“I just want to say to all of you cowards out there, don’t be such a chicken squat. Get out there and get your shot,” the 75-year-old said in a video on Instagram.
California clinics: More vaccines going to rich than at-risk
Teresa Parada is exactly the kind of person equity-minded California officials say they want to vaccinate: She’s a retired factory worker who speaks little English and lives in a hard-hit part of Los Angeles County.
But Parada, 70, has waited weeks while others her age flock to Dodger Stadium or get the coronavirus shot through large hospital networks. The place where she normally gets medical care, AltaMed, is just now receiving enough supply to vaccinate her later this month.
Parada said TV reports show people lining up to get shots, but “I see only vaccines going to Anglos.”
“It’s rare that I see a Latino there for the vaccine. When will it be our turn?” she said.
Officials at community health centers that are considered the backbone of the safety net for the poor in the U.S., focused on health equity, say they are not receiving enough doses for their patients — the very at-risk residents the state needs to vaccinate.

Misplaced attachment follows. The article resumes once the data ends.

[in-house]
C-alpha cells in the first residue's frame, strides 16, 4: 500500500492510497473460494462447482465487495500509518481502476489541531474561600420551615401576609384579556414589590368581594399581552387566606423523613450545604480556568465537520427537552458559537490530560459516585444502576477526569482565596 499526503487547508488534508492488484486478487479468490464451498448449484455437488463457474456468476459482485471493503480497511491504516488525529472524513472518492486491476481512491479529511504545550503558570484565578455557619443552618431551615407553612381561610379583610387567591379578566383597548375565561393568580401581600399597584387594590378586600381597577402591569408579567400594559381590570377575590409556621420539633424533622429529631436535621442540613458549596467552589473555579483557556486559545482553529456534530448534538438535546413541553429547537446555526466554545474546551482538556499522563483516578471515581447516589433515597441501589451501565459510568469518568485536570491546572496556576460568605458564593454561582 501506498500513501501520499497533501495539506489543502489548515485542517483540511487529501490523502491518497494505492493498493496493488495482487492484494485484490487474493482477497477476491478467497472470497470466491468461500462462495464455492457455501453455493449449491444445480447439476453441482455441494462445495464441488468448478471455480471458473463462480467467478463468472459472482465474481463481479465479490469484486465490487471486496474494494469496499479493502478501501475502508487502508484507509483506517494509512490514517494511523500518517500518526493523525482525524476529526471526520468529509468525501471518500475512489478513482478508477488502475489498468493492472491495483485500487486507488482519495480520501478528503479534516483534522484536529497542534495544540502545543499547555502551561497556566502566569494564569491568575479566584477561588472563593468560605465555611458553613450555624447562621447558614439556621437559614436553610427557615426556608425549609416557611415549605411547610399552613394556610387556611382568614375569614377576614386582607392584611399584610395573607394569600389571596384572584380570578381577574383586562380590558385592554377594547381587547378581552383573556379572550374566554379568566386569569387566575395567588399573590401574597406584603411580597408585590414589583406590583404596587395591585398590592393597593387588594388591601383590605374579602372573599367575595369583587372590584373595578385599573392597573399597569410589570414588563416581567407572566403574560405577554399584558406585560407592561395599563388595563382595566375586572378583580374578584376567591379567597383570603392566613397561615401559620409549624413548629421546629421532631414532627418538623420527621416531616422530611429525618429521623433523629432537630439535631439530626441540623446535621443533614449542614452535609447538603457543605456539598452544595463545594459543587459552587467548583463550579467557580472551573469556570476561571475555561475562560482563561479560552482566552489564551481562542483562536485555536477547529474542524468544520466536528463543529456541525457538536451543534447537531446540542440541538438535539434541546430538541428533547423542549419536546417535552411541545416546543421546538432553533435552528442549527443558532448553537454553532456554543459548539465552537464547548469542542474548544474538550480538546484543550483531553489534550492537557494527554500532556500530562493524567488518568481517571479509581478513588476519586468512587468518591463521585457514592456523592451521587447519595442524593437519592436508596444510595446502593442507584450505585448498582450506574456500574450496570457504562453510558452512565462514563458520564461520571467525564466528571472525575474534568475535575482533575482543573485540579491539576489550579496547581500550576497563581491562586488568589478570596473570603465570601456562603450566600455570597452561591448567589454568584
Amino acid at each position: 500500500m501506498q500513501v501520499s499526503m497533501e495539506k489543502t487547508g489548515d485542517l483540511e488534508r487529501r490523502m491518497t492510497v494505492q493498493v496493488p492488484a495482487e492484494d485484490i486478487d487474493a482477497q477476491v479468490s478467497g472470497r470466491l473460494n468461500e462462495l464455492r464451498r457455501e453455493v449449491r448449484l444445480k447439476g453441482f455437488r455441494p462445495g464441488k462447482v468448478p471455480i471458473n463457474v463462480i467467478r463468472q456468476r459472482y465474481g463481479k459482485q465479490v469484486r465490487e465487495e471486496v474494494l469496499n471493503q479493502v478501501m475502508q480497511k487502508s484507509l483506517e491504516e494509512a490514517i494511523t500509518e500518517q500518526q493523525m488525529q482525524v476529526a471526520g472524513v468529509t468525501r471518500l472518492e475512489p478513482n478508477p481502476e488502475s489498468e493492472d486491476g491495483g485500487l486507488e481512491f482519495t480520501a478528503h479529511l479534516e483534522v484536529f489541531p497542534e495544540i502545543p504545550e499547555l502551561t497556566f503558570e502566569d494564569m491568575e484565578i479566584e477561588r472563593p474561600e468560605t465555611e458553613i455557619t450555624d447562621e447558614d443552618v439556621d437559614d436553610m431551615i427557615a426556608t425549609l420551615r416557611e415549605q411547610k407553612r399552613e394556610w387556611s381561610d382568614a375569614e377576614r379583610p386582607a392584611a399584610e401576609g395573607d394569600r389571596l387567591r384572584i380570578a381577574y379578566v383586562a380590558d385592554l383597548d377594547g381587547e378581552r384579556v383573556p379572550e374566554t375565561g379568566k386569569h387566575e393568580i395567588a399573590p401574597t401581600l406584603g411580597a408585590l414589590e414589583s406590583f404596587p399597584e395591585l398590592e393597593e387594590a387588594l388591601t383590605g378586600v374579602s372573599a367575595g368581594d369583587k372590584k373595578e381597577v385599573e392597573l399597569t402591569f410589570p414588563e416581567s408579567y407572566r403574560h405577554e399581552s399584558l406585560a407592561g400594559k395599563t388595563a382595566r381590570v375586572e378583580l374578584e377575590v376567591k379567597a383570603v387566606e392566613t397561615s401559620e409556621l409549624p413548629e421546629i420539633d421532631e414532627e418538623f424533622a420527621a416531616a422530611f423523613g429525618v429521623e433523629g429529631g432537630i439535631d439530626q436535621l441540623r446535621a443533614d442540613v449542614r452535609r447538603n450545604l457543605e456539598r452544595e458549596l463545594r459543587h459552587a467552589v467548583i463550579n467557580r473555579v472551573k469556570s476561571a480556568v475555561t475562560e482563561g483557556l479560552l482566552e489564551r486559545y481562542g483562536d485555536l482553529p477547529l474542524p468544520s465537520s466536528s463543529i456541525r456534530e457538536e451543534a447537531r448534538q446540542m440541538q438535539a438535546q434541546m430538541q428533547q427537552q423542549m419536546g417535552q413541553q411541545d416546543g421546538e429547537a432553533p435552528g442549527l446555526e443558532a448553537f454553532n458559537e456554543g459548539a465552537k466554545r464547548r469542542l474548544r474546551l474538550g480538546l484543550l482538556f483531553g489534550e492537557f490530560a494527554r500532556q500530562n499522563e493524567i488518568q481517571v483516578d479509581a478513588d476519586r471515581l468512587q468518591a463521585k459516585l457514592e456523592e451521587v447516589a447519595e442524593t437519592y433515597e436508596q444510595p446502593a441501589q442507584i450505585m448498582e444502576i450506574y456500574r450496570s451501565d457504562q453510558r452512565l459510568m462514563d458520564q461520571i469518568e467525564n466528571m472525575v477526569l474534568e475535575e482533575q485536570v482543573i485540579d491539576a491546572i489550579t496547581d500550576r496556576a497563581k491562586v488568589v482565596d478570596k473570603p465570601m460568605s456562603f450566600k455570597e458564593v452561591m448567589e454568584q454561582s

Catch up on the past 24 hours
Washington's teachers and child care workers can now get vaccines. Gov. Jay Inslee jumped them higher in line under new federal directions that could speed students' return to classrooms.
The U.S. will have enough vaccines for "every adult American" by the end of May, President Joe Biden said yesterday after two rival drugmakers joined forces to produce the shots. Here's what we know about the weeks ahead, and how to find your vaccine. A substantial number of people, though, are refusing the shots.